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Key Considerations for Launching Cross-Border Payments

By Richard Meszaros, MBA, VP, head of Cross Border Money Movement at Visa Direct, 01/08/2024

As commerce becomes increasingly global and digital, companies of all sizes are seeking to expand their business with cross-border (XB) payments. While this move presents great opportunities, it also entails numerous complex challenges, leaving many unsure of where to start. Visa offers decades of experience and its robust Visa Direct network to help you build secure cross-border¹ money movement solutions. If your business is considering this leap, here’s some essential questions to answer before you start developing cross-border money movement solutions— from the fundamentals to the finishing touches.

Question 1: “What XB solution am I offering and for whom?”

Knowing the use-case and locations of your cross-border transfers as well as your intended customers will impact the systems, connections, and regulations you’ll need to consider. There are two major types of XB payments – consumer money movement, where people move money between their own accounts (Account-to-Account or A2A) or to others’ (Person-to-Person or P2P), and business transfers, where businesses move money to other businesses (B2B) or disburse money to individuals (B2C) such as customers or employees. The differences between the two should not be underestimated, each comes with varying client and regulatory requirements and expectations.

Where you intend to offer XB payments in terms of origination and destination markets is equally important to iron out. Will you be supporting A2A payments for U.S. workers moving money back home to the Philippines for personal investment? Will you offer payouts to material suppliers in Latin America? Each of these examples will come with their own requirements, watchouts, and challenges. Some clients may need to reach very specific digital wallets in destination countries, some may just want to deliver to bank accounts, others might have need to utilize real-time FX rates. The more detailed your use cases and the more specific you can be about the needs of your clients, the better you can determine the capabilities you already have in place and what you’ll need to build upon.²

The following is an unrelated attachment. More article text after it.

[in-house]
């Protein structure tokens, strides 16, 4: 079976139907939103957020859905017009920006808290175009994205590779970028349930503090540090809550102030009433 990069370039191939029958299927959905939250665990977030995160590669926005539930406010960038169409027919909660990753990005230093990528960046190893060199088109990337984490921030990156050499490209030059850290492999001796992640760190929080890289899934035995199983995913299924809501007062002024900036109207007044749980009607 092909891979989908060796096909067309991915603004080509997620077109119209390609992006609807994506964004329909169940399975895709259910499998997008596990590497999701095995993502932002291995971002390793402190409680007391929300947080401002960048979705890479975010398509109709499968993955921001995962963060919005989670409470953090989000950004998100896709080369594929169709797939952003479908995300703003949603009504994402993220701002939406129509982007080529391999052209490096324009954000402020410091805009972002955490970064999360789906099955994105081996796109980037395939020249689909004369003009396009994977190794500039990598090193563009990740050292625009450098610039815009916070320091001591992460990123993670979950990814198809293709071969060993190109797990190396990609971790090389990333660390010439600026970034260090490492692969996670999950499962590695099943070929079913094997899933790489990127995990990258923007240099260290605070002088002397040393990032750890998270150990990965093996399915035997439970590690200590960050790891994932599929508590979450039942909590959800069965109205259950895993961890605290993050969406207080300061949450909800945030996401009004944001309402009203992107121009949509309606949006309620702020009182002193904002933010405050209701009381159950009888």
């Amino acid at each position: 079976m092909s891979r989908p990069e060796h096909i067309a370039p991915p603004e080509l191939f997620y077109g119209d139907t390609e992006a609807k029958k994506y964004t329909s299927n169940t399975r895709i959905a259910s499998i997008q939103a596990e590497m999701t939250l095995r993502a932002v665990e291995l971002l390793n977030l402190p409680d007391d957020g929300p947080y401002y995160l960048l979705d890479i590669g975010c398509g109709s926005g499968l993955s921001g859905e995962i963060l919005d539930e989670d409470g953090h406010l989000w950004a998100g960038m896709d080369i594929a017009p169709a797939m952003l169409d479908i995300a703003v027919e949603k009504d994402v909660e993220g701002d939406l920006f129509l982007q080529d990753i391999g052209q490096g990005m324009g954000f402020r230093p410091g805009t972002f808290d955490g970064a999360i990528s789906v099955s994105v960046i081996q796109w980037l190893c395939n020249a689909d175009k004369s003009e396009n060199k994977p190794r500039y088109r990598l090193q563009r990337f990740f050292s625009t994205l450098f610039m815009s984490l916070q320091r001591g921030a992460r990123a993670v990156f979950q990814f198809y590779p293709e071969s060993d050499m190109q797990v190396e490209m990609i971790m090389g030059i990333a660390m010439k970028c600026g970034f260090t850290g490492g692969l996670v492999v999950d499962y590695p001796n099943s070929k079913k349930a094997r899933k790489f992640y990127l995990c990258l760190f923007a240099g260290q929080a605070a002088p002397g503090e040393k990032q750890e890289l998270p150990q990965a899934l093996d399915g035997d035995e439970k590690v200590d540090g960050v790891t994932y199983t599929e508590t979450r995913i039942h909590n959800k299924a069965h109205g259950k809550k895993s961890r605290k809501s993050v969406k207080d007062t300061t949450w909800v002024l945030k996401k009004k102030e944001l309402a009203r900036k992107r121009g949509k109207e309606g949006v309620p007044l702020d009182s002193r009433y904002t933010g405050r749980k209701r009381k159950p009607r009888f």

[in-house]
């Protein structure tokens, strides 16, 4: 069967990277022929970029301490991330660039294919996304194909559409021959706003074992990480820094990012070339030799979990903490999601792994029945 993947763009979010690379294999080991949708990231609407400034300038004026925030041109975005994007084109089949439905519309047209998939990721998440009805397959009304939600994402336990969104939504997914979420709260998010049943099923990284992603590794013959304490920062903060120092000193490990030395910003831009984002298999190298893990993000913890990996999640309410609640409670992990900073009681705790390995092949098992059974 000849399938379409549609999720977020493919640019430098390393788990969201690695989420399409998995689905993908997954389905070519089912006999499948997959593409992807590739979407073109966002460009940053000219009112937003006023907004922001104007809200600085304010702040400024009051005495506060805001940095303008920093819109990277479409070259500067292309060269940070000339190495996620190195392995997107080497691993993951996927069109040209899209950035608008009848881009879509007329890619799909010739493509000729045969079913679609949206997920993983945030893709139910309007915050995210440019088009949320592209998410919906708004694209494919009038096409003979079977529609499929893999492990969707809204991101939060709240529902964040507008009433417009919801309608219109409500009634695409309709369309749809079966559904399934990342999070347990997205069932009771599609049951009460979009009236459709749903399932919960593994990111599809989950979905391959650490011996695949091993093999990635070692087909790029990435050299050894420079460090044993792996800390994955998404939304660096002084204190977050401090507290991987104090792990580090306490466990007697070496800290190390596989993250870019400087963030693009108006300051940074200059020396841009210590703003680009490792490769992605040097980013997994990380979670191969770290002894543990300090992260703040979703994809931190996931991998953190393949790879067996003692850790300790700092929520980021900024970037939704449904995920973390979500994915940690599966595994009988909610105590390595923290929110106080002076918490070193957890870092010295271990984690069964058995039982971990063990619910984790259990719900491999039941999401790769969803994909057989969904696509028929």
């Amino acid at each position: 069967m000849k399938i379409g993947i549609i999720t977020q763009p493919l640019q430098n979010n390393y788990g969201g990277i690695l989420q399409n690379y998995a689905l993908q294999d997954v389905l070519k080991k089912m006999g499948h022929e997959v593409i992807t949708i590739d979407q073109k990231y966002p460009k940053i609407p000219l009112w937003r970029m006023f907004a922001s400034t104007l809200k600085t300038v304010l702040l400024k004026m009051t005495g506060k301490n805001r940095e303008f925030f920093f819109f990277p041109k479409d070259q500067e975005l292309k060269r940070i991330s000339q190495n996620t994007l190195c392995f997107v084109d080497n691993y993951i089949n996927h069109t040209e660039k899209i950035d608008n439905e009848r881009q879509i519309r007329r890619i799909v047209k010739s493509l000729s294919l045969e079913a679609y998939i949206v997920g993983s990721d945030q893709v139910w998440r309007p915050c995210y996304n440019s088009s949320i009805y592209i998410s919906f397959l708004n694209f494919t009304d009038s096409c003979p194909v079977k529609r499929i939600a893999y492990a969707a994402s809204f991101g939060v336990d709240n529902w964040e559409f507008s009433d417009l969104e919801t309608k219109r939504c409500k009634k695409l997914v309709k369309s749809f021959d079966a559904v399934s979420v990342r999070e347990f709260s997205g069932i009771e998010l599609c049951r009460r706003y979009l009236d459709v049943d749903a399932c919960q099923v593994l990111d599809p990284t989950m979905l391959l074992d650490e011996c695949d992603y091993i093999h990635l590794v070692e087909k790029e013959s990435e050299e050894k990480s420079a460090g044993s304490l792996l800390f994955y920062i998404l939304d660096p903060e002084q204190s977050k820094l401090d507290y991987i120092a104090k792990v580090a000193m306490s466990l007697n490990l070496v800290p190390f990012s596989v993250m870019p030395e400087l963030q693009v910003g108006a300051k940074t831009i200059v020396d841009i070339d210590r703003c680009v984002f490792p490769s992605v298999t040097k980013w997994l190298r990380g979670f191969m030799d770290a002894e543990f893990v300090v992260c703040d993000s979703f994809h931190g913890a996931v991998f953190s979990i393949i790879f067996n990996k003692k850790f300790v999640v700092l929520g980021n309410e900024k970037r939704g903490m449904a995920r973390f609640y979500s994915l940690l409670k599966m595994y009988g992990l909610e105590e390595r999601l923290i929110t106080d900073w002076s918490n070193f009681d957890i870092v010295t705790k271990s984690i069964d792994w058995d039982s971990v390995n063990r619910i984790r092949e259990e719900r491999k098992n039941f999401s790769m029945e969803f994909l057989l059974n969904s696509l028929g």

Finding the right partner to help can save time and money while making your expansion plans more manageable. Visa Direct and its global network of enabling partners help clients transfer money to billions of endpoints worldwide daily.

Question 2: “What capabilities do I have, what do I need to develop, and can and will I do it all myself?”

It’s possible you have the experience and systems in place to successfully launch a XB payment solution, but for many players out there it’s simply not the case.

When it comes to expanding your money movement capabilities, there’s no shortage of legal and regulatory steps, boxes to check, and problems to solve. The first of many being your money transfer license. If you are already licensed for domestic money transfers you could apply to regulatory authorities to extend your license to cross-border money transfers. Alternatively, in markets where applying for licenses is a lengthy and expensive process you may want to seek a licensed sponsor, this is the choice many Fintechs adopt. For example, in the U.S., a money transfer license is typically required to conduct cross-border transfers from each of 49 U.S. states (Montana being the exception), so Fintechs often seek a sponsor such as an established bank.